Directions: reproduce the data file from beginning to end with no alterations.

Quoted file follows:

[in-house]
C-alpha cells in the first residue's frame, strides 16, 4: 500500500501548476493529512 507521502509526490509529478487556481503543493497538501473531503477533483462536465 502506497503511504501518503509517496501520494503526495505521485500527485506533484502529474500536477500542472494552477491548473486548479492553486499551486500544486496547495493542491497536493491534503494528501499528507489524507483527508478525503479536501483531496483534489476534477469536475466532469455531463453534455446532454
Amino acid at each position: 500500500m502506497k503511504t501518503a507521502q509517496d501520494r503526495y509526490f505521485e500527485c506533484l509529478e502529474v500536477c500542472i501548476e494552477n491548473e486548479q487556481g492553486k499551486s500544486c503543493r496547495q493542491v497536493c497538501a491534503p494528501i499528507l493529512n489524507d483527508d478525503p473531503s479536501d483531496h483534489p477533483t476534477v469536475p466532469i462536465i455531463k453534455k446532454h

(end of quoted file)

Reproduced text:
[in-house]
C-alpha cells in the first residue's frame, strides 16, 4: 500500500501548476493529512 507521502509526490509529478487556481503543493497538501473531503477533483462536465 502506497503511504501518503509517496501520494503526495505521485500527485506533484502529474500536477500542472494552477491548473486548479492553486499551486500544486496547495493542491497536493491534503494528501499528507489524507483527508478525503479536501483531496483534489476534477469536475466532469455531463453534455446532454
Amino acid at each position: 500500500m502506497k503511504t501518503a507521502q509517496d501520494r503526495y509526490f505521485e500527485c506533484l509529478e502529474v500536477c500542472i501548476e494552477n491548473e486548479q487556481g492553486k499551486s500544486c503543493r496547495q493542491v497536493c497538501a491534503p494528501i499528507l493529512n489524507d483527508d478525503p473531503s479536501d483531496h483534489p477533483t476534477v469536475p466532469i462536465i455531463k453534455k446532454h